So I downloaded those programs you linked. Thank you, they are very useful. I ran the stability test for 1 hour on AMD Overdrive, and then it just stopped... I guess it doesn't give any results? I had every test selected, by the way. I watched the temperatures the whole time... never got above 50C. I think it mainly hovered at 49C, only got to 50C once or twice, and all 4 cores were maxed for the entire test.

Also, yes I believe the RAM is supposed to be 1.65V, and my system has it at 1.5V. I will look into that, thanks for the tip.

All these programs that monitor temperature are so erratic... the temperature monitor that is hard wired directly to the heat sink is ALWAYS lower than any program I look at... should I trust it, or them? It never got above 41 or 42C for the stability test while SpeedFan was showing around 50 the whole time. Take right now, for instance. SpeedFan shows 43C while the heat sink monitor shows 37C. Also, when I run Prime95, the temperatures definitely got a lot higher than AMD Overdrive, is that because it does more intense calculations?? It was definitely pushing the temps up 5 or so degrees higher.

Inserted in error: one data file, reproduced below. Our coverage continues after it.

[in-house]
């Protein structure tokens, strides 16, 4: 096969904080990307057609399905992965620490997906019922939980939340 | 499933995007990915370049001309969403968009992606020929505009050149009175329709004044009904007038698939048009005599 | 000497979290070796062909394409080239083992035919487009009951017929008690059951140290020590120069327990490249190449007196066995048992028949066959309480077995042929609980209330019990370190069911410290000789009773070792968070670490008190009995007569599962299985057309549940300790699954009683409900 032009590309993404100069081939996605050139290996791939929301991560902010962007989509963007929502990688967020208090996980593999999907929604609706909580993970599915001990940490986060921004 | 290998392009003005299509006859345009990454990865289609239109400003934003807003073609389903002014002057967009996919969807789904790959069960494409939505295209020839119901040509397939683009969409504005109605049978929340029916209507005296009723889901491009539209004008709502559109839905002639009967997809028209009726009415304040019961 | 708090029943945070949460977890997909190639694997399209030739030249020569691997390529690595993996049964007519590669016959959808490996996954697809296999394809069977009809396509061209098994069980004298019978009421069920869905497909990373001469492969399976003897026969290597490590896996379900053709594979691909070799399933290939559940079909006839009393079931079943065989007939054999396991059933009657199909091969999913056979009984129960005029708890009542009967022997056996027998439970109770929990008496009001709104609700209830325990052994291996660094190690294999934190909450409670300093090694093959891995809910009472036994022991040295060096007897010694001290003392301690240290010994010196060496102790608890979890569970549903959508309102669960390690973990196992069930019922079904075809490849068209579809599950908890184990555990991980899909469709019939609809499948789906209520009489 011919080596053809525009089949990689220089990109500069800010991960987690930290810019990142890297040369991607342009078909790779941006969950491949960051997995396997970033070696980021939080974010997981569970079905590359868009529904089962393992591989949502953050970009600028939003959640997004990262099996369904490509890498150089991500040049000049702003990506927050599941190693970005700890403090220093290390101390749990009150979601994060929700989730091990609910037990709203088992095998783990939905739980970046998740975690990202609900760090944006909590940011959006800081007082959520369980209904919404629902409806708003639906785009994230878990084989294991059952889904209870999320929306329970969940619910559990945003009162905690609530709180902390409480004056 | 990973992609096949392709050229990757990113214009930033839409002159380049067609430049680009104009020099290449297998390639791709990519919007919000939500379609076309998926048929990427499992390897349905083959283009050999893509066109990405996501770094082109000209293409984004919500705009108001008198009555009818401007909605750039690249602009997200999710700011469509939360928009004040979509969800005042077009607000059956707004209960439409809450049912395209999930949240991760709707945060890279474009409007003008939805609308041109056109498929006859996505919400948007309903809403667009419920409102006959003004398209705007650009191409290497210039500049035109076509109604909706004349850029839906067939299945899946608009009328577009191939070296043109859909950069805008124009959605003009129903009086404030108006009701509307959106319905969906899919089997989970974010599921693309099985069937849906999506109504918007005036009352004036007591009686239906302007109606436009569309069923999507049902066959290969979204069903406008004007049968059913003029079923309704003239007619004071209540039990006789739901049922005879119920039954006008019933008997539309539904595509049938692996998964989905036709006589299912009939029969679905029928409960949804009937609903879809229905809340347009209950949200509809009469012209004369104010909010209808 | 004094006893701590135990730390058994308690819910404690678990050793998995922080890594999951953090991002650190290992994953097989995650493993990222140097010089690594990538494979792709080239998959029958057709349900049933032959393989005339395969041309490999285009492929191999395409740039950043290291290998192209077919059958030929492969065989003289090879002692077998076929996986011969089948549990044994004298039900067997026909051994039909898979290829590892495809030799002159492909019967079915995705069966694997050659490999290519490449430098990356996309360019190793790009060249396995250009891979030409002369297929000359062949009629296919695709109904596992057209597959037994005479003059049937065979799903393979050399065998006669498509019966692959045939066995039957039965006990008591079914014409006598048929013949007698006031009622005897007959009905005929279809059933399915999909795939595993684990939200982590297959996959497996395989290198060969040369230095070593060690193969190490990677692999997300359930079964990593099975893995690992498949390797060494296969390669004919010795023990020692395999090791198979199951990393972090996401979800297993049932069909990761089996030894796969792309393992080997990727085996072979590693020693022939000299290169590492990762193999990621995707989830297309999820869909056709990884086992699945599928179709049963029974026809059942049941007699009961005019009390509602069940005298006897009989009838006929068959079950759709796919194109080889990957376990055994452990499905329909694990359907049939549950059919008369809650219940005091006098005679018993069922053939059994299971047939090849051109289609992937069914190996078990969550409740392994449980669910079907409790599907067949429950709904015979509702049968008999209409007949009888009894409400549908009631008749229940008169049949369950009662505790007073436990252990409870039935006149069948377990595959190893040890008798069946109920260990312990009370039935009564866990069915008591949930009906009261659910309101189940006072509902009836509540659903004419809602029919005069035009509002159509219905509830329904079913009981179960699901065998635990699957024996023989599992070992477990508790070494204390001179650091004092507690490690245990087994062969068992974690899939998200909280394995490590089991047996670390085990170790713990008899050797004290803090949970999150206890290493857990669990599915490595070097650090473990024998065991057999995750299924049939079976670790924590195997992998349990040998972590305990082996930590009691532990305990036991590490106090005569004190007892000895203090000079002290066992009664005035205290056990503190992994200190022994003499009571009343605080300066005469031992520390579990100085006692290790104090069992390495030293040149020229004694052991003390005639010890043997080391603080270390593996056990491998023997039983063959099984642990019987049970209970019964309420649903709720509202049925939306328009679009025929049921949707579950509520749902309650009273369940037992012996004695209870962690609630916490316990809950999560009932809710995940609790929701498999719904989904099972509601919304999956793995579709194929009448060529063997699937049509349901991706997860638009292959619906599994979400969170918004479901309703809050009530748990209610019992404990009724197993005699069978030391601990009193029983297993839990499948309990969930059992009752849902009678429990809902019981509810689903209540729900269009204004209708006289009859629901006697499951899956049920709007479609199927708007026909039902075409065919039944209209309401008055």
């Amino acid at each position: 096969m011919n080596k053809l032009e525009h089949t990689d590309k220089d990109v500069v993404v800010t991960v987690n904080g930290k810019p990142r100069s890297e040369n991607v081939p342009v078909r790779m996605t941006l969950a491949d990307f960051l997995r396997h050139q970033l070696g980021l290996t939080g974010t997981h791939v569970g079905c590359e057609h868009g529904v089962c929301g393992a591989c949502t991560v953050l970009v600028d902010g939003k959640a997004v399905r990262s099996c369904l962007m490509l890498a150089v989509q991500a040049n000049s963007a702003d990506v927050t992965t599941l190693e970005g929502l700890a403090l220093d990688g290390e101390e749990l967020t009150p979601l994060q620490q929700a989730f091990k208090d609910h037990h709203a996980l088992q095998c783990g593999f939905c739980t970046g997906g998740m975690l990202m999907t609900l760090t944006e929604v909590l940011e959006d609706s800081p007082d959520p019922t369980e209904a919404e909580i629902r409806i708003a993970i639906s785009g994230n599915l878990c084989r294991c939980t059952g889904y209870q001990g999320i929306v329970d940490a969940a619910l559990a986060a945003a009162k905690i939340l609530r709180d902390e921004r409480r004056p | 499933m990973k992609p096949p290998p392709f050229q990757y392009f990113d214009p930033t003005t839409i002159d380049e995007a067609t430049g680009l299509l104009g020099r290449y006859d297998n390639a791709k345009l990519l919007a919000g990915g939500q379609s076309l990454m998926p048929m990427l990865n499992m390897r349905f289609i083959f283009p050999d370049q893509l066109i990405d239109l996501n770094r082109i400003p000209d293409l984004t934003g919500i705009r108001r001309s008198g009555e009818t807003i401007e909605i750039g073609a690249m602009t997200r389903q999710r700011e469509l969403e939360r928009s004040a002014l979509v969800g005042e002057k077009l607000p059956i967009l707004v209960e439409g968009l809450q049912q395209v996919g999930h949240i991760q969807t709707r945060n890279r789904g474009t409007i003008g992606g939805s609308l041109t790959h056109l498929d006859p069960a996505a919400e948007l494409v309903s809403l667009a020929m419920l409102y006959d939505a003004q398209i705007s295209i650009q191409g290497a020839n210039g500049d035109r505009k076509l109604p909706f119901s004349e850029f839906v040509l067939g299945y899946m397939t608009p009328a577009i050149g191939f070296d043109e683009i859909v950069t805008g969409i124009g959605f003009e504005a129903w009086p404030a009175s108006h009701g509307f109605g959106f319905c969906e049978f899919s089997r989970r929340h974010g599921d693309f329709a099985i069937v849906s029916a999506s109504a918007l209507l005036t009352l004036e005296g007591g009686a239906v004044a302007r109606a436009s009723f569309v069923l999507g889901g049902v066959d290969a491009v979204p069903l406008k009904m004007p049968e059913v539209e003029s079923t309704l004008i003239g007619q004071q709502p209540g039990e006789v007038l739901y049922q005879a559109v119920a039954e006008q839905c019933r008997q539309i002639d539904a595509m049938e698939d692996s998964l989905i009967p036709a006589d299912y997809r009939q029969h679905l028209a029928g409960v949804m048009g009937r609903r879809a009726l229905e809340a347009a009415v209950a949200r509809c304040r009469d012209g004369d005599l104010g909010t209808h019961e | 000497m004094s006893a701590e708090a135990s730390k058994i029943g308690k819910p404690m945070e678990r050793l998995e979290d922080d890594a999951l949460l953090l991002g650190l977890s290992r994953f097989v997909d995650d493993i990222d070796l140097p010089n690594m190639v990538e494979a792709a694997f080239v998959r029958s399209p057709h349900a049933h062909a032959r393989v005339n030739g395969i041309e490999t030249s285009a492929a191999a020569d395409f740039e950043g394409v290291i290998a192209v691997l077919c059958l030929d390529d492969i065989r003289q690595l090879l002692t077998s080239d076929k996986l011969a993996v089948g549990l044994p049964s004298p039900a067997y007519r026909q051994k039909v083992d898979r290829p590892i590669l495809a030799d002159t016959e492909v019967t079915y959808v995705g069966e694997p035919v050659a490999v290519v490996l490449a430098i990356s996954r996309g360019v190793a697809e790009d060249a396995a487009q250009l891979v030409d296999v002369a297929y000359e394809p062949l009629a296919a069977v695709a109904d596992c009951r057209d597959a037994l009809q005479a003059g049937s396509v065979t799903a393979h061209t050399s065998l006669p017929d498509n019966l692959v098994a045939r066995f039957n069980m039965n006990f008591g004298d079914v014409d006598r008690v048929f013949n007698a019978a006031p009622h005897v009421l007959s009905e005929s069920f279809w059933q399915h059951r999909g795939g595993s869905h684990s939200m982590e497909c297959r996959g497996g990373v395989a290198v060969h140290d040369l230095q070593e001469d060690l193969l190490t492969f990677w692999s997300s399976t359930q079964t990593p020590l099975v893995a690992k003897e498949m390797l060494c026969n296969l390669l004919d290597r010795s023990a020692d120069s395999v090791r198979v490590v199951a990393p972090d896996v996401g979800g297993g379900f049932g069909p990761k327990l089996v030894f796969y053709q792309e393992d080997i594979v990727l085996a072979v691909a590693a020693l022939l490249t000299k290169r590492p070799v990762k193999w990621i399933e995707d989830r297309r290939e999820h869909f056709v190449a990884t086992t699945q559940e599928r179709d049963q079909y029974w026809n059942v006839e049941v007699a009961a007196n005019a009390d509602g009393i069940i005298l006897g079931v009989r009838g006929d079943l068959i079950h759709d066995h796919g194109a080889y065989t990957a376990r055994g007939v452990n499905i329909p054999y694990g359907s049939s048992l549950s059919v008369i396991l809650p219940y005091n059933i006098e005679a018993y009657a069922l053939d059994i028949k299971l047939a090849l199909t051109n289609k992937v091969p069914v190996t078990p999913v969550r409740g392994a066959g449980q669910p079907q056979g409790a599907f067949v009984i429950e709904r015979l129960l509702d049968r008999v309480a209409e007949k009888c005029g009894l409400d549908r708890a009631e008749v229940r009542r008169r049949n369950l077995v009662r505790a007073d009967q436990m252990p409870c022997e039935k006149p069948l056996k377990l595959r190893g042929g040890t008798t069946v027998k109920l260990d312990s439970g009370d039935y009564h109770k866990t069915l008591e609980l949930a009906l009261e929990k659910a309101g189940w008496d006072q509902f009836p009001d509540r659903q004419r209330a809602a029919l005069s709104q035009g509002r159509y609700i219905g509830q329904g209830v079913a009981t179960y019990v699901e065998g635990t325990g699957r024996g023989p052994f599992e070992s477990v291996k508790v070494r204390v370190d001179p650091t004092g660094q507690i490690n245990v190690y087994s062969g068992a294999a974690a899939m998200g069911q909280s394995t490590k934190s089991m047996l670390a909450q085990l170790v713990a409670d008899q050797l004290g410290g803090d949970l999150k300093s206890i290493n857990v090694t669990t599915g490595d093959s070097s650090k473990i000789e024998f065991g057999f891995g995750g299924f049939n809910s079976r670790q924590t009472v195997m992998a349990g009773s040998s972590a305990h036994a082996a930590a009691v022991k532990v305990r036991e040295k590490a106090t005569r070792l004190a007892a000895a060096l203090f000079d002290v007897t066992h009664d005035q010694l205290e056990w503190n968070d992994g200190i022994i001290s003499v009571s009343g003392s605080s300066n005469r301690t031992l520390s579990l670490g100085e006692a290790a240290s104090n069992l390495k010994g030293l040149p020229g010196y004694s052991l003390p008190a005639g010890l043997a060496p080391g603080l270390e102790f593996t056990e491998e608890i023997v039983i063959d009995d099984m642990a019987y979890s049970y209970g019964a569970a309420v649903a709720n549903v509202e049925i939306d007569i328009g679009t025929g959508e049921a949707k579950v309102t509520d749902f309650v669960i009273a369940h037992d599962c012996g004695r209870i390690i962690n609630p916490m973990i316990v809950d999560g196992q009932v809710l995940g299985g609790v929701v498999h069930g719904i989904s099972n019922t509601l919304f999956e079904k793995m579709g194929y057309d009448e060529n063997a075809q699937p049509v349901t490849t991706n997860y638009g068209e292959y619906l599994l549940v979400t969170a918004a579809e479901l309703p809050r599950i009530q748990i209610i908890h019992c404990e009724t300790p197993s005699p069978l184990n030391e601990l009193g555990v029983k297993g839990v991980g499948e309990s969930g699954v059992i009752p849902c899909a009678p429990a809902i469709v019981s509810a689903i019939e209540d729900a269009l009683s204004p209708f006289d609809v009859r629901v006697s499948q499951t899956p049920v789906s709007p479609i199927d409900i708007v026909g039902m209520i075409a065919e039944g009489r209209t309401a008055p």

I'm just really confused about all this. Why is it doing a load test maxes all cores to 100% and the temperature only gets up around 53-55, but playing a game that barely uses 30-40% of the CPU will push the temperature up to 56-58? I guess it just raises all the ambient temperature in the case with both the CPU/GPU going...

Ughh, I don't know. I feel like a noob right now. I really just want to get some more opinions before I tear everything apart again and re-do the thermal paste. I'd like to keep that as last resort.

EDIT: I went into my BIOS and set the DRAM voltage to 1.65 and the DRAM Target speed to 1600... rebooted, everything seemed fine. Started playing some Dragon Age, probably played about 20 minutes and then boom, crashed. Earlier today I had both speed/voltage set to auto and I played it for like 2 hours with no crashes... hmmmm... time to Office Space this computer; who's with me? Actually, now that I think about it I think the motherboard only supports 1300 or whatever the next jump down is.
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May 17, 2010 7:20:03 PM

You give up when crashing after only trying one setting?

You may have to play with a few settings to get the RAM stable. I got OCZ RAM for my latest PC cause it was cheap, but found it was annoying to deal with. I finally found on OCZs forums someone with the same RAM and an older model of my motherboard and used the settings the tech recommended. I finally have been stable for a month. Before that I crashed either daily or weekly depending on where I had it set. One of the motherboard voltages needed increased in addition to the RAM voltage.